How Easy is it to Control Steering and Speed?
If developing a drive-by-wire vehicle is your ultimate goal, you’ll want to maximize precious computation power, while minimizing your end user’s need to calculate and communicate with the machine.
Some premade drive-by-wire solutions, like ours, accomplish this through custom automotive-grade software that has common calculations built-in. For example, our engineers build software that automatically calculates the amount of braking or acceleration needed to achieve desired vehicle speed. Similarly, built-in software automatically calculates the amount of steering torque needed to pivot the vehicle the desired angle. This eliminates the need for the user to calculate and communicate this, helping to maximize computation power to focus on building a great autonomous machine.
However, should you decide to build your own drive-by-wire system, you’ll need to consider how you’ll address important control challenges like speed and steering so your machine is both safe, as well as simple to operate for end-users.
Are You Prepared to Handle High-Voltage Systems?
Many autonomous systems consume a large amount of electrical power. For electric and hybrid vehicles, this power is readily available from the high voltage battery. However, not everyone is comfortable modifying high voltage wiring.
Without the right experience, navigating this process can be time-consuming, expensive, and even risky as any error could lead to a dangerous malfunction. If you don’t have the expertise, budget or timeline to accomplish high-voltage system modification independently, augmenting your team with safety-certified engineering experts can help.
Similarly, opting for a premade drive-by-wire kit can give you greater confidence in your vehicle’s high-voltage safety and sustainability. Kits like ours, for example, include the OEM connectors, sealed junction boxes, and high voltage interlock system (HVIL) protection needed to ensure modifications meet industry safety standards.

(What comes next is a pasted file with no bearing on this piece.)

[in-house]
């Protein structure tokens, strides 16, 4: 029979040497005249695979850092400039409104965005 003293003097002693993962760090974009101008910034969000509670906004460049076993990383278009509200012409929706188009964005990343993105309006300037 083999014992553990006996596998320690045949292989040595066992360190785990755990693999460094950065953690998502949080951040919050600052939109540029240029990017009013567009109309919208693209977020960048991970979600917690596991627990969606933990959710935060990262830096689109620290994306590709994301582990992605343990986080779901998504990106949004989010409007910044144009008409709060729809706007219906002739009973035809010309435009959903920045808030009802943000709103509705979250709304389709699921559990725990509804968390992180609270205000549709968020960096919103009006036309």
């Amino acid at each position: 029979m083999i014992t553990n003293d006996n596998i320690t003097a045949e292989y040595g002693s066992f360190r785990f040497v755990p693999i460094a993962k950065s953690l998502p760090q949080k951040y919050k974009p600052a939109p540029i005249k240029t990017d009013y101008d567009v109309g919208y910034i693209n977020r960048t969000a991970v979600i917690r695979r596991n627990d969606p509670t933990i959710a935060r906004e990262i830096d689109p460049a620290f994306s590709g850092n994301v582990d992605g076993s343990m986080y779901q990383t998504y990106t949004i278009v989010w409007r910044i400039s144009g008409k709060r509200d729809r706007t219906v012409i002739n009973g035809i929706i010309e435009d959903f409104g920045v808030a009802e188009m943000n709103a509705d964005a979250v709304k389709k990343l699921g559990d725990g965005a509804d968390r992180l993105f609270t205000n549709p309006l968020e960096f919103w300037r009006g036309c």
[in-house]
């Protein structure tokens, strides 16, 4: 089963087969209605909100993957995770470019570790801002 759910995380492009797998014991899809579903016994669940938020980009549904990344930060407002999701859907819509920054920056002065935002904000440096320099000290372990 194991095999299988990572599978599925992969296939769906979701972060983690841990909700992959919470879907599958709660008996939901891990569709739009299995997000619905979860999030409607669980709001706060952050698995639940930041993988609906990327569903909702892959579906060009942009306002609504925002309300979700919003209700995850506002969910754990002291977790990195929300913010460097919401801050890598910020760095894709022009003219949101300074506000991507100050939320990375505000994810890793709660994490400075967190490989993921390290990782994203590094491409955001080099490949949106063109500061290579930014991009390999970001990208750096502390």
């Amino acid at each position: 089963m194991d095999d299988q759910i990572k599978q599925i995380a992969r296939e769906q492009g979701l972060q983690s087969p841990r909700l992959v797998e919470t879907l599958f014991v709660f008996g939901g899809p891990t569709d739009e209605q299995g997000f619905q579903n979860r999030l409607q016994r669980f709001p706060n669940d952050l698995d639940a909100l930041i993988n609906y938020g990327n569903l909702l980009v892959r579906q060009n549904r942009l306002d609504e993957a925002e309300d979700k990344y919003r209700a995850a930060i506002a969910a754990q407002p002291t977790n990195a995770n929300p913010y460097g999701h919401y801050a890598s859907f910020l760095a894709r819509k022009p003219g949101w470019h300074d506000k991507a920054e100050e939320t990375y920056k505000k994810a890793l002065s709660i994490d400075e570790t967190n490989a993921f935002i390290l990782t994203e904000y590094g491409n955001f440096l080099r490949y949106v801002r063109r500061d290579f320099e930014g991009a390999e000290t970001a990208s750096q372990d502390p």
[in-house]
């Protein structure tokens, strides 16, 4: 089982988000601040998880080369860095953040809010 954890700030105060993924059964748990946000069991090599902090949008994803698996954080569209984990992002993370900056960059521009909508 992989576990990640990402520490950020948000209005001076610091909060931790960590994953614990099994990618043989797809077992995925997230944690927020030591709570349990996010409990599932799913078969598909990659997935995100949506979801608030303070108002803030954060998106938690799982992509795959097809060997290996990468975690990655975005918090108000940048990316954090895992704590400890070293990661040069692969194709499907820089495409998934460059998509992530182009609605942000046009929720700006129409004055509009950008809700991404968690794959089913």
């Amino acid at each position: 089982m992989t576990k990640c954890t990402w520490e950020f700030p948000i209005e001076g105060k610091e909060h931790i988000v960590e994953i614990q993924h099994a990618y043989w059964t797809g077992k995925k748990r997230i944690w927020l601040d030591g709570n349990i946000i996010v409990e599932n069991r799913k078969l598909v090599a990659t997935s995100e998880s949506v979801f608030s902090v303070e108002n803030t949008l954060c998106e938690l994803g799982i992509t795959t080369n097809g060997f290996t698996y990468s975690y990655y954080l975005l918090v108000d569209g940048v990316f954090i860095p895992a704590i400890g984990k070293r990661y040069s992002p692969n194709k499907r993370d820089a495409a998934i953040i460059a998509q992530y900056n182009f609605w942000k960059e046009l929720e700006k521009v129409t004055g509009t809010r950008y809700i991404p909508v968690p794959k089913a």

Above All, Consider Flexibility
If your goal is to create the best autonomous vehicle you can, you’ll want to make a decision that is, above all, safe and flexible. While building your own drive-by-wire system from scratch may, at first, seem like the best way to accomplish this, it’s important to note the considerable time and safety risks that come with doing so.
Instead, consider a premade, customizable drive-by-wire solution that is better aligned to meet safety standards. With ones like New Eagle’s that can be customized for nearly any vehicle, successful plug-and-play drive-by-wire control may actually prove better-aligned with your project’s goals.
For more information about drive-by-wire systems, or to discuss another other control system challenge, contact New Eagle’s team of engineering experts.
Did you catch New Eagle in the November 2018 MATLAB Digest? As an official MathWorks partner, the digest featured Raptor™ as an ideal model-based software development platform to assist developers from prototype through production.
What is Raptor™?
Raptor™ is a family of tools that allows users to develop software directly in the Simulink environment using both Simulink-native and customizable library blocks. After code is generated and debugged using online calibration techniques, it can target production-ready controllers, displays/HMIs, and other off-the-shelf hardware. With development, calibration, test and connectivity options, Raptor offers an alternate approach to coding that is more efficient and cost-effective than traditional programing.